ILLINOIS APPELLATE COURT — FIRST DISTRICT (1ST DIVISION) JUDGMENTS AFFIRMED.
OPINION FILED DECEMBER 15, 1980.
THE PEOPLE OF THE STATE OF ILLINOIS, PLAINTIFF-APPELLEE,
ROYAL ANTHONY BAILEY, DEFENDANT-APPELLANT.
APPEAL from the Circuit Court of Cook County; the Hon. FRANK
B. MACHALA, Judge, presiding.
MR. JUSTICE O'CONNOR DELIVERED THE OPINION OF THE COURT:
Defendant, Royal Anthony Bailey, was convicted by a jury of the shotgun murder of 13-year-old Diana Coleman and sentenced to 40 to 80 years in the penitentiary. He appeals from that conviction and sentence (No. 79-1819). Subsequently, he filed a post-conviction petition which, on motion of the State, was dismissed. He also appeals from that dismissal (No. 80-1715). His two appeals were consolidated in this court and were submitted on one set of briefs.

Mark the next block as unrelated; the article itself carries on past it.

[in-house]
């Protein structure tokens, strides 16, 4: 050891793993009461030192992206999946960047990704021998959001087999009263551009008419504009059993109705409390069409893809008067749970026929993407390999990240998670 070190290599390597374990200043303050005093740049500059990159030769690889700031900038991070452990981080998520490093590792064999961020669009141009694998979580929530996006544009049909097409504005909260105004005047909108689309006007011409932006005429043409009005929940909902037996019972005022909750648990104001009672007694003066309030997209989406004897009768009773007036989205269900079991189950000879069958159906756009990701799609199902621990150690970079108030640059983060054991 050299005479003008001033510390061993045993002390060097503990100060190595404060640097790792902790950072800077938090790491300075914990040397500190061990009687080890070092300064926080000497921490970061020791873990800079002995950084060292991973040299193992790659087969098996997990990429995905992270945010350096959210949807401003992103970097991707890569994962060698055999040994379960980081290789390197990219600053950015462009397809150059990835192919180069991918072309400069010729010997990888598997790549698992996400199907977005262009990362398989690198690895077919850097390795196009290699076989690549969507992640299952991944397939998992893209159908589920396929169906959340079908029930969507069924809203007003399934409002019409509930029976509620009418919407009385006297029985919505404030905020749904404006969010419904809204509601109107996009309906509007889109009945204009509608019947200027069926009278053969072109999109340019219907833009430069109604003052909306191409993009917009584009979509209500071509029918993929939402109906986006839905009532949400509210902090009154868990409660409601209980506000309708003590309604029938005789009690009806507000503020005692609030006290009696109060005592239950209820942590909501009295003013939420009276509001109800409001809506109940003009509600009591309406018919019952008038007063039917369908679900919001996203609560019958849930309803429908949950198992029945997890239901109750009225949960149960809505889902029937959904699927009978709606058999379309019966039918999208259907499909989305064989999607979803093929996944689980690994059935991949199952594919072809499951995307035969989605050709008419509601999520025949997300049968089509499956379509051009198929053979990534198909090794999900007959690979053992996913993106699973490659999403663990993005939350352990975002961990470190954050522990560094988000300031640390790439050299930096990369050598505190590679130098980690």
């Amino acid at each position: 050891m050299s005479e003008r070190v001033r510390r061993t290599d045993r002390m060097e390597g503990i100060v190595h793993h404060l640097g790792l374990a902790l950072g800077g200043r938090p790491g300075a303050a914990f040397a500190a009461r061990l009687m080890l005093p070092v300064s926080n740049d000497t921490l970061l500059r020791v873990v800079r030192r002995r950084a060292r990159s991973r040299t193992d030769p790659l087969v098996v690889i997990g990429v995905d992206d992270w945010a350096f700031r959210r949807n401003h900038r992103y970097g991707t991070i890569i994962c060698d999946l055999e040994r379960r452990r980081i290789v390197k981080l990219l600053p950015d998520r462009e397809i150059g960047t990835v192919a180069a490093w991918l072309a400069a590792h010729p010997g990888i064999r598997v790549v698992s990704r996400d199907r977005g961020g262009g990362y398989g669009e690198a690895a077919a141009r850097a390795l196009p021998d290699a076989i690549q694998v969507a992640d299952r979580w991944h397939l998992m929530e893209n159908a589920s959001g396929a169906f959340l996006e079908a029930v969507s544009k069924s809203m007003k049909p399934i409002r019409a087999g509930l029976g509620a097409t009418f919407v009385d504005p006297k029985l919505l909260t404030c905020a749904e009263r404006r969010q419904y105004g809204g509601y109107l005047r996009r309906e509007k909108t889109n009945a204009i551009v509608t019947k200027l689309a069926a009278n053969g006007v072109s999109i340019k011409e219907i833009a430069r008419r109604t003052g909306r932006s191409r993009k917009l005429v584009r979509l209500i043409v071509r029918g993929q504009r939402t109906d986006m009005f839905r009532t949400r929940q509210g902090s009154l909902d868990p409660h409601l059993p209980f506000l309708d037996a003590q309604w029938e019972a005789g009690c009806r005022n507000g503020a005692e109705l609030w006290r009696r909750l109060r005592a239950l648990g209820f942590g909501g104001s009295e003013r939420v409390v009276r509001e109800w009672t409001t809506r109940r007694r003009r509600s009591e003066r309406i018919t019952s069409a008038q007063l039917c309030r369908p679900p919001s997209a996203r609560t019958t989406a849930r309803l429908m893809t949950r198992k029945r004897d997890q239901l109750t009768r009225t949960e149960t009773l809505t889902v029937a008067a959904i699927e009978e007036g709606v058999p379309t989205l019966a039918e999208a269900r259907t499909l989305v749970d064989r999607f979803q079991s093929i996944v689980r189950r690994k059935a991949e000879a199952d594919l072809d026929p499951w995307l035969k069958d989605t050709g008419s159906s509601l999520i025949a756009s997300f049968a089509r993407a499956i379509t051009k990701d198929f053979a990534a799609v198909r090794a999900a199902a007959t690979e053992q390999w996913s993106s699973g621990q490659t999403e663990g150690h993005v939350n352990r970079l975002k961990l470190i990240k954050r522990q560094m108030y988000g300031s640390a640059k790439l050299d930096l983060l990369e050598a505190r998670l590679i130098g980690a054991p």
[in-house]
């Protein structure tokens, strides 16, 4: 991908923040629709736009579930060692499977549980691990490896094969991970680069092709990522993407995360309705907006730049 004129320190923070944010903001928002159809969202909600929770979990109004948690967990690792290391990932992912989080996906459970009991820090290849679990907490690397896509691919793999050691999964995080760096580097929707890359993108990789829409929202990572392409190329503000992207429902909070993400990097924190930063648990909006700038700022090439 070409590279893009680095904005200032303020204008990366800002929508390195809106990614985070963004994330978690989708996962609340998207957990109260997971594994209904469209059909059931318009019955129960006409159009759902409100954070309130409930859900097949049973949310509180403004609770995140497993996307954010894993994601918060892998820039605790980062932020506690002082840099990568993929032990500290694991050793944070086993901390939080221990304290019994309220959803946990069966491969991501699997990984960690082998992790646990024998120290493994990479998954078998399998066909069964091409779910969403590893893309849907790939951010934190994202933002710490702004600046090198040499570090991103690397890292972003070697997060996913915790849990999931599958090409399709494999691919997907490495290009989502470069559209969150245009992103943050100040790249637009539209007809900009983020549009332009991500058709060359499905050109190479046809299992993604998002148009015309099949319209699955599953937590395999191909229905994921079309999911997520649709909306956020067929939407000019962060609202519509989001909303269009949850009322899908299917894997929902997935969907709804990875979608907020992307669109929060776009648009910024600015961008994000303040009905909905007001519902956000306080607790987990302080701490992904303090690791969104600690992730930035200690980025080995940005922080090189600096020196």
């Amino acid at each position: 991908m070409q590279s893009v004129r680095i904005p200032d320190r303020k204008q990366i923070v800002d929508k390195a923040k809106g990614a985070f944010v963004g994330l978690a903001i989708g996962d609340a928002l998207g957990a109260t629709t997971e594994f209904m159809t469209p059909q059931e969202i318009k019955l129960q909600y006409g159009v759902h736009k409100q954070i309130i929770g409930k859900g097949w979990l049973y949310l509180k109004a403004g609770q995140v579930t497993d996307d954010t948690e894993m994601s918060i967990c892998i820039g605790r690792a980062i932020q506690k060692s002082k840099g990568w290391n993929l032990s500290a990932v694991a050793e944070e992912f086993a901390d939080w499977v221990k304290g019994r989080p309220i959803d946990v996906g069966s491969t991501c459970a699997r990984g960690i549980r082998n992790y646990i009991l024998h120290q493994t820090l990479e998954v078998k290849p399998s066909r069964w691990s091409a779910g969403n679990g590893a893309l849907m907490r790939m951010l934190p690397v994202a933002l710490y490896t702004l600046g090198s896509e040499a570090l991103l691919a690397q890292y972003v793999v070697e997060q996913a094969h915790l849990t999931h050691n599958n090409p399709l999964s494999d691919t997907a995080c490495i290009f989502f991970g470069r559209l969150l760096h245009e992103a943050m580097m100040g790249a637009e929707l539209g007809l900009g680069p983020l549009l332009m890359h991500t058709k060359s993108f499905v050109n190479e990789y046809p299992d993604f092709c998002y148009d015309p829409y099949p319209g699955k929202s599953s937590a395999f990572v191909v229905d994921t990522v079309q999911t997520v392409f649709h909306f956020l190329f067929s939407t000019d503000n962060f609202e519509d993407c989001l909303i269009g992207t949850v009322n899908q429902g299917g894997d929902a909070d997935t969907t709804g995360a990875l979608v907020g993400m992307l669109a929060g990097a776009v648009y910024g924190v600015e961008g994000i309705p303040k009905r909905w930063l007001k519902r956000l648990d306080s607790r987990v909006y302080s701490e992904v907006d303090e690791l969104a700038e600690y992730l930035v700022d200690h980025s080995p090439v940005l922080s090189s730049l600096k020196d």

Defendant contends (1) the failure of the trial judge to order production of the assistant State's attorney's notes violated the rules of discovery and prejudiced defendant and denied him his rights under the sixth amendment to the Constitution of the United States; (2) he was not proved guilty beyond a reasonable doubt; and (3) the sentence was unduly harsh and denied his rights under the eighth amendment to the Constitution of the United States and under article I, section 11 of the 1970 Illinois Constitution.
No argument is made by defendant in support of his contention in his post-conviction petition that, in violation of the fifth amendment to the Constitution of the United States and of article I, section 10, of the 1970 Illinois Constitution, he was denied his right to remain silent. That contention, therefore, is waived. Ill. Rev. Stat. 1979, ch. 110A, par. 341(e)(7).